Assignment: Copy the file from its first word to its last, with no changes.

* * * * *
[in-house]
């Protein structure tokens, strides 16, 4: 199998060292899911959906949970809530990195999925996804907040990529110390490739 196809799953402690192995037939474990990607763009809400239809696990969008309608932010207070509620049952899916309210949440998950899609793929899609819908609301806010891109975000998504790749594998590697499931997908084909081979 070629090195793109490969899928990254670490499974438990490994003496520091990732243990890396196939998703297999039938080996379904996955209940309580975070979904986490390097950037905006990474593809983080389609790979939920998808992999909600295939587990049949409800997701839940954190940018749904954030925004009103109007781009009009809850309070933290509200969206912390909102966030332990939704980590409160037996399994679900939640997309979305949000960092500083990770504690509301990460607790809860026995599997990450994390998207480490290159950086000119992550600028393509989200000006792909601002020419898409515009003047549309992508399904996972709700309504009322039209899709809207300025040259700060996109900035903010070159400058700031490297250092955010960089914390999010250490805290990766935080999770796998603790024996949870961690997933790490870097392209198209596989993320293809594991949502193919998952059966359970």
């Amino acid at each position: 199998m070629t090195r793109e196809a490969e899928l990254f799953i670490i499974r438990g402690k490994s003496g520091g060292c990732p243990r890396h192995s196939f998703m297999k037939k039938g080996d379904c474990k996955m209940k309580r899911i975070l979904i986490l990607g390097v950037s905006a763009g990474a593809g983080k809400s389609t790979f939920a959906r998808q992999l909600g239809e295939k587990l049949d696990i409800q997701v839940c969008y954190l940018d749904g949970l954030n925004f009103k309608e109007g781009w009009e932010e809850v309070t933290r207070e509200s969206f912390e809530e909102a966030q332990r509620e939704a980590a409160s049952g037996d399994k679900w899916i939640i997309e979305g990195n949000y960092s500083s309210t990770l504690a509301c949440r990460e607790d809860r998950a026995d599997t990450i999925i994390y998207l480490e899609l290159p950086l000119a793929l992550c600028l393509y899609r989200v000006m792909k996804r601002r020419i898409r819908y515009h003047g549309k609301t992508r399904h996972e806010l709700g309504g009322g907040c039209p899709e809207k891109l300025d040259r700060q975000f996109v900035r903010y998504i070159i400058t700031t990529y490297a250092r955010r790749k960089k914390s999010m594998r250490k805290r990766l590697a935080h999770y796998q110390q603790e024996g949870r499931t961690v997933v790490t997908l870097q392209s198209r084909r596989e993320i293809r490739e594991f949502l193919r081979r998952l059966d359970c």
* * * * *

[in-house]
């Protein structure tokens, strides 16, 4: 199998060292899911959906949970809530990195999925996804907040990529110390490739 196809799953402690192995037939474990990607763009809400239809696990969008309608932010207070509620049952899916309210949440998950899609793929899609819908609301806010891109975000998504790749594998590697499931997908084909081979 070629090195793109490969899928990254670490499974438990490994003496520091990732243990890396196939998703297999039938080996379904996955209940309580975070979904986490390097950037905006990474593809983080389609790979939920998808992999909600295939587990049949409800997701839940954190940018749904954030925004009103109007781009009009809850309070933290509200969206912390909102966030332990939704980590409160037996399994679900939640997309979305949000960092500083990770504690509301990460607790809860026995599997990450994390998207480490290159950086000119992550600028393509989200000006792909601002020419898409515009003047549309992508399904996972709700309504009322039209899709809207300025040259700060996109900035903010070159400058700031490297250092955010960089914390999010250490805290990766935080999770796998603790024996949870961690997933790490870097392209198209596989993320293809594991949502193919998952059966359970």
């Amino acid at each position: 199998m070629t090195r793109e196809a490969e899928l990254f799953i670490i499974r438990g402690k490994s003496g520091g060292c990732p243990r890396h192995s196939f998703m297999k037939k039938g080996d379904c474990k996955m209940k309580r899911i975070l979904i986490l990607g390097v950037s905006a763009g990474a593809g983080k809400s389609t790979f939920a959906r998808q992999l909600g239809e295939k587990l049949d696990i409800q997701v839940c969008y954190l940018d749904g949970l954030n925004f009103k309608e109007g781009w009009e932010e809850v309070t933290r207070e509200s969206f912390e809530e909102a966030q332990r509620e939704a980590a409160s049952g037996d399994k679900w899916i939640i997309e979305g990195n949000y960092s500083s309210t990770l504690a509301c949440r990460e607790d809860r998950a026995d599997t990450i999925i994390y998207l480490e899609l290159p950086l000119a793929l992550c600028l393509y899609r989200v000006m792909k996804r601002r020419i898409r819908y515009h003047g549309k609301t992508r399904h996972e806010l709700g309504g009322g907040c039209p899709e809207k891109l300025d040259r700060q975000f996109v900035r903010y998504i070159i400058t700031t990529y490297a250092r955010r790749k960089k914390s999010m594998r250490k805290r990766l590697a935080h999770y796998q110390q603790e024996g949870r499931t961690v997933v790490t997908l870097q392209s198209r084909r596989e993320i293809r490739e594991f949502l193919r081979r998952l059966d359970c």